The ROI Obsession

14 Oct

I recently read an article which assigned actual dollar values to social media actions. This Eventbrite blog post explains how they valued our tweets, status updates & emails:

“When someone shares an event with their friends through social media, this action results in real dollars. Our most recent data shows that over the past 12 weeks, one share on Facebook equals $2.52, a share on Twitter equals $0.43, a share on LinkedIn equals $0.90, and a share through our ”email friends” application equals $2.34. On an aggregate level across Facebook, Twitter and LinkedIn, and our email share tool, each share equals $1.78 in ticket sales. We’re seeing this number improve every week with the most recent four-week average equaling $1.87.”

Finally! A legitimate value placed on social media. And I’m not excited because we can prove that there is real ROI involved; I’m excited because now us crazy creative marketers can shove this onto the desk of our clients who’s only concern is turning every marketing dollar spent immediately into two dollars earned.

What these business owners and executives refuse to accept is that social media is NOT about ROI, it is about engagement. It isn’t about page views, clicks or conversions. It is about creating a loyal, engaged online community. What is the value of each brand-obsessed user? How much would a company shell out to purchase a large community of engaged, loyal consumers?

Look at the companies that understand social media: Starbucks, Apple, Google and even Old Spice. Visit their Facebook or Twitter page. You’ll never find Starbucks tweeting daily about products and shouting at followers. They are engaging, which most importantly requires listening.

So marketers, lets bookmark this article and send it off whenever our client starts throwing out their three favorite letters. Don’t let that chain of command of the Fortune 500 company stop you from using social media the right way. Ready, set, engage!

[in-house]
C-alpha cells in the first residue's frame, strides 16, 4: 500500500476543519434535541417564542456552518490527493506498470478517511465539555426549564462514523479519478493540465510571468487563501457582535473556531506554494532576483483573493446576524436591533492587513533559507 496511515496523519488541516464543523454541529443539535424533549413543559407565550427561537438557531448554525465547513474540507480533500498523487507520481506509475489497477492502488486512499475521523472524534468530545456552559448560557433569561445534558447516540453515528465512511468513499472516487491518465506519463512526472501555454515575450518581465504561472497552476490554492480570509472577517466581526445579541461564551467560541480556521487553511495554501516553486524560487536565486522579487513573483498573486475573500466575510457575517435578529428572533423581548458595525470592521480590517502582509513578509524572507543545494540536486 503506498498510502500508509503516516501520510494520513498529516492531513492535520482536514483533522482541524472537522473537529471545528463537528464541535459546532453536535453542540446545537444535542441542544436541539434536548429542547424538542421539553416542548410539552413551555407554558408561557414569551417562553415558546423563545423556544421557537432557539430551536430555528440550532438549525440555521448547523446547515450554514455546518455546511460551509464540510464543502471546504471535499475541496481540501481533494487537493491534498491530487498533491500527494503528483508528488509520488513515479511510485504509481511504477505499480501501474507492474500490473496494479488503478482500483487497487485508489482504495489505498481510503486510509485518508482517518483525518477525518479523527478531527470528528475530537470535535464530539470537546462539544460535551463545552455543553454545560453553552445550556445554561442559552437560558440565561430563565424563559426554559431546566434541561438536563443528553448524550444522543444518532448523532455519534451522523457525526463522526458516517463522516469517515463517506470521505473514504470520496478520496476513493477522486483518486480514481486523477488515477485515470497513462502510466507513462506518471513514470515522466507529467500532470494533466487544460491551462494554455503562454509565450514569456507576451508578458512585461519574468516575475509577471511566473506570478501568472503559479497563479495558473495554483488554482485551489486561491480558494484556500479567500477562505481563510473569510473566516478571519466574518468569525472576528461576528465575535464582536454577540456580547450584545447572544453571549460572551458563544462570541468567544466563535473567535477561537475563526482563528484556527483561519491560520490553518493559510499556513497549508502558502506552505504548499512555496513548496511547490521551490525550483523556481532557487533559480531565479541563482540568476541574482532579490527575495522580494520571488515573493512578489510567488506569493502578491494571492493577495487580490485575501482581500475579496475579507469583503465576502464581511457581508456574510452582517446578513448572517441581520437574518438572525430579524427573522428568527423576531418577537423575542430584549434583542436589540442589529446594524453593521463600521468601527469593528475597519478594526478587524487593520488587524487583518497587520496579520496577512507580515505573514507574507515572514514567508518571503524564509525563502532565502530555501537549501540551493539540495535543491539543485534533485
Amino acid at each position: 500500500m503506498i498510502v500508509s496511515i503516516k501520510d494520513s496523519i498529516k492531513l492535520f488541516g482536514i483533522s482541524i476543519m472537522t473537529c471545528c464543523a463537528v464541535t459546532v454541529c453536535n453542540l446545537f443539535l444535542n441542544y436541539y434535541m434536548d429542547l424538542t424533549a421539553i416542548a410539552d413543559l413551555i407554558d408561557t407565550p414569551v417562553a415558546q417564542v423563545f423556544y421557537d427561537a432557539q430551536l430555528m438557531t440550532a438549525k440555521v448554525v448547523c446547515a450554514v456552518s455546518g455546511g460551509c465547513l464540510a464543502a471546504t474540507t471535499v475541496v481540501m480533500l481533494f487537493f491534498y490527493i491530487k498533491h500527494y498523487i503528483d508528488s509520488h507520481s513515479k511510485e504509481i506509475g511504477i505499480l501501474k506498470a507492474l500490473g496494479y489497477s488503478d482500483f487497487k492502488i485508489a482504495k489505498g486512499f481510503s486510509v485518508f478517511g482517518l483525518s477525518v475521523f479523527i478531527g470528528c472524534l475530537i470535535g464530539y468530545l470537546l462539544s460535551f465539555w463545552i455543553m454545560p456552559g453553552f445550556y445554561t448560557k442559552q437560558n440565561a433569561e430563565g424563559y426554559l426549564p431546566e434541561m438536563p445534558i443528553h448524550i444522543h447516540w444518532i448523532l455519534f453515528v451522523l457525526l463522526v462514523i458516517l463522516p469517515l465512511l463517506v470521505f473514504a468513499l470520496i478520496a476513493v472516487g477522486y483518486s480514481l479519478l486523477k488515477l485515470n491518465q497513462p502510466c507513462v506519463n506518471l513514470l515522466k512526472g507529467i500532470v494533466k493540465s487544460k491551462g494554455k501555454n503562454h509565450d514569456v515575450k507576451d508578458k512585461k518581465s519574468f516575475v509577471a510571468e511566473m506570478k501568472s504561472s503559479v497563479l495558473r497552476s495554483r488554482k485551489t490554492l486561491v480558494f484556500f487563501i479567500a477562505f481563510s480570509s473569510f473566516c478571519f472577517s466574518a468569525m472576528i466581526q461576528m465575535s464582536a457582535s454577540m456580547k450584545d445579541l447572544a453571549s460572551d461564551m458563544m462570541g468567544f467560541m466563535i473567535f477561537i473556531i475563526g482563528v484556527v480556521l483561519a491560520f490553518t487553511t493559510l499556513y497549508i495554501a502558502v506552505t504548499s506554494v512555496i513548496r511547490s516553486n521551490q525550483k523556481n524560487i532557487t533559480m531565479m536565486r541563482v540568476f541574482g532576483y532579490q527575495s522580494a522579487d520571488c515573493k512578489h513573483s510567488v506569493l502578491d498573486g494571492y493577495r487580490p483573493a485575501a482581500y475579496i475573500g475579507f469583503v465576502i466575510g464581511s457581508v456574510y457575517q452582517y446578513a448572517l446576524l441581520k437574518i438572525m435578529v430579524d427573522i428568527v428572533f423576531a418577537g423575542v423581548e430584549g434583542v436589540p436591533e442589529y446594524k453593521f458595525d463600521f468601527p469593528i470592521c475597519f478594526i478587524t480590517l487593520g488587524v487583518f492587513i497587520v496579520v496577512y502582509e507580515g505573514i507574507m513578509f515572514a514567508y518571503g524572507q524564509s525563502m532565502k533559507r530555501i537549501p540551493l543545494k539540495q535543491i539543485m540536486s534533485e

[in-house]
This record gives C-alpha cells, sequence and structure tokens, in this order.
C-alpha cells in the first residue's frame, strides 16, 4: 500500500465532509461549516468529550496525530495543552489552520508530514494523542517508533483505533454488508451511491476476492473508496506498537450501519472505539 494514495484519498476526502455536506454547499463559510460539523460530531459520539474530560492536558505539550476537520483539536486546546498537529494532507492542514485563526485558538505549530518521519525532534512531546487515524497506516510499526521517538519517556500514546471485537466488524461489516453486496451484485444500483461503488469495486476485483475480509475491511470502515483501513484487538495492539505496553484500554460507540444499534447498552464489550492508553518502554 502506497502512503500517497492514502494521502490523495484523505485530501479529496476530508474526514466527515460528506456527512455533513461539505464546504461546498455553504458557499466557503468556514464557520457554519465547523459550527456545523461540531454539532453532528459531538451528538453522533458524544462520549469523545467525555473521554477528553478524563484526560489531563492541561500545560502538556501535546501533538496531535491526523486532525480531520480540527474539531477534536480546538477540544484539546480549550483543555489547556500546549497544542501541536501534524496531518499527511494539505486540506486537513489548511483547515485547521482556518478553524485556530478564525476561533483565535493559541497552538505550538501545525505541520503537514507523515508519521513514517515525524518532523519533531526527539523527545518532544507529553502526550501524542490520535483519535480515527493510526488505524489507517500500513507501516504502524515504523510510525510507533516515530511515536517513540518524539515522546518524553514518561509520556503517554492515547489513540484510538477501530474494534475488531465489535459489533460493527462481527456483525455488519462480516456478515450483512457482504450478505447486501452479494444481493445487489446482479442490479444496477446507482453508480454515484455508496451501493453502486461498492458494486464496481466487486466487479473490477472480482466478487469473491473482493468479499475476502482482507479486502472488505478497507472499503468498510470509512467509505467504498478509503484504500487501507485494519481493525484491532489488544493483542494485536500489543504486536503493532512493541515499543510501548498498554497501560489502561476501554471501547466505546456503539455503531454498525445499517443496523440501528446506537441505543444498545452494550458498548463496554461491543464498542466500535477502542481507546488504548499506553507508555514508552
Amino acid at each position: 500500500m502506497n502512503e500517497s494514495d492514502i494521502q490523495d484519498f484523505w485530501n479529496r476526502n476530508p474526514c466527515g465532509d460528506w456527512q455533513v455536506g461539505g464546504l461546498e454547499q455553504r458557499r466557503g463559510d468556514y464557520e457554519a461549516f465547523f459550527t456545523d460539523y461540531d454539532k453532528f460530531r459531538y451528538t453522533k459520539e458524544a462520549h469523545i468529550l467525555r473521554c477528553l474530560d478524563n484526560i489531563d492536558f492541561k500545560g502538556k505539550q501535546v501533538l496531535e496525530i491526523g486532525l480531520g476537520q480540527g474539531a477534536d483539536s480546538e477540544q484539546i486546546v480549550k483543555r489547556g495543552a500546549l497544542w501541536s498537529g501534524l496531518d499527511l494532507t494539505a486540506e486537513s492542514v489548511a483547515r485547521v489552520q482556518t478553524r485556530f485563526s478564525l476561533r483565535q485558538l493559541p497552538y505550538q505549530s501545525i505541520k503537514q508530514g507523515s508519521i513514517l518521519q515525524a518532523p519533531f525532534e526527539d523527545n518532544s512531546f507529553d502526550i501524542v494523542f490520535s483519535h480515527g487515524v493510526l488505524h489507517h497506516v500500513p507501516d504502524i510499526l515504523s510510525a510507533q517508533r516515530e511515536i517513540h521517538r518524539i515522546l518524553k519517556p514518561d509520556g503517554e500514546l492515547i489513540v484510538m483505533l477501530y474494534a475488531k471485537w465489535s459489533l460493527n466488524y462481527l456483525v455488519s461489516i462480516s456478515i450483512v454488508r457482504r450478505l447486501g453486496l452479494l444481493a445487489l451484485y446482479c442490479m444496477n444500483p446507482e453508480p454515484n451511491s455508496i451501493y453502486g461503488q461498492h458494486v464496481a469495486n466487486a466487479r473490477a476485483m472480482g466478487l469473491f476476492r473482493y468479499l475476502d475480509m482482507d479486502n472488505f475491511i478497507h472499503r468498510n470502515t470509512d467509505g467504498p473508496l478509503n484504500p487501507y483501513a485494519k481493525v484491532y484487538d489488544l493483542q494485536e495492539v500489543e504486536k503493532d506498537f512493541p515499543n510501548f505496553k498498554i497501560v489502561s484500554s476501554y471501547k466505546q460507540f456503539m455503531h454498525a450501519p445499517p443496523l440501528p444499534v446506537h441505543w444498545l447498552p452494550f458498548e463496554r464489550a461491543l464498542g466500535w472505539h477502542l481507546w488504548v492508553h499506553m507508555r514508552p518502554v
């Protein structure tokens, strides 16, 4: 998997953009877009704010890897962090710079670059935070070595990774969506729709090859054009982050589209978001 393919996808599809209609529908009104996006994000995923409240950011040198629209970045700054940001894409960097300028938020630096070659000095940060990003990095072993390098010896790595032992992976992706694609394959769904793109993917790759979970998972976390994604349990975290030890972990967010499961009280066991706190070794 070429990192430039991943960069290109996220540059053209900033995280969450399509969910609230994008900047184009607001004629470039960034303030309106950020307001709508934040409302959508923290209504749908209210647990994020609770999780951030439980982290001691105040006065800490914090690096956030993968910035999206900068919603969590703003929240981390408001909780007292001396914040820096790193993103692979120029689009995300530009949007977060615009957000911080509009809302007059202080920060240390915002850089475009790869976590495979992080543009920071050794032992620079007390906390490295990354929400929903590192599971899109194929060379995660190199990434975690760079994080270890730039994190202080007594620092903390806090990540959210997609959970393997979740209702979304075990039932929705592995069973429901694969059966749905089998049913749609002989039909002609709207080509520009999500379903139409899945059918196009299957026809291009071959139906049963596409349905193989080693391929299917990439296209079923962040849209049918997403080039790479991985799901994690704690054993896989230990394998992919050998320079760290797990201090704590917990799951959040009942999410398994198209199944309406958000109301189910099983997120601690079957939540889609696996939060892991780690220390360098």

3 Responses to “The ROI Obsession”

  1. Dean October 14, 2010 at 5:31 pm #

    I am tired of hearing the argument that the value of social media can’t be measured and that its about engagement. Like any customer touchpoint its value can and must be measured just like any other marketing tactic. Its the only way to truly understand where it should fit among other efforts like email, AdWords, banners, offline, direct mail, etc.

    The myth of Social Media not being about ROI and only being about ‘engagement” has been propagated by Social Media practitioners who know that applying usual ROI metrics to social media would show that in many cases it just plain sucks.

    But lets say your correct. By the same measure wouldn’t the ROI of your sales team be irrelevent as they are really just building relationships right? Isn’t email just a effort to reach out people to create a relationship? Ya see where I am going? Everything has an ROI and the ROI should be applied for everything. Social media playtime is over.

    The fact is that people who says that ROI doesn’t apply to them are really saying “my ROI sucks”

    PS> Good luck getting budget from your organization with you ROI doesn’t apply to me argument

    • natashajarmick October 14, 2010 at 5:39 pm #


      Thanks for your comment.

      I agree with part of what you are saying. It’s true that being able to measure ROI is very important, and you are right, there will be no budget when there are no ROI predictions.

      However, when ROI becomes the sole focus on social media, companies begin pushing out sales messages via social media. That isn’t what social media is for. When big brands use social media to gain short term profits, they aren’t understanding the true value of social media. Engagement! Building brand loyalty! These are long term goals, that in time, will bring more profitability than a short term profit-driven social media campaign would ever be able to.

      So to clarify, I love this study done by Eventbrite. Now, the marketers who want to build this long term loyalty & engage brand users can show their clients that there is proven, monetary value. And then we can focus on building a loyal user base.

      Thanks again for the conversation! I love hearing others thoughts on what I write!


  1. Tweets that mention The ROI Obsession « Natasha Jarmick -- - October 14, 2010

    […] This post was mentioned on Twitter by Natasha Jarmick, Alltop Facebook and Natasha Jarmick, Natasha Jarmick. Natasha Jarmick said: The ROI obsession & how to deal with it: […]

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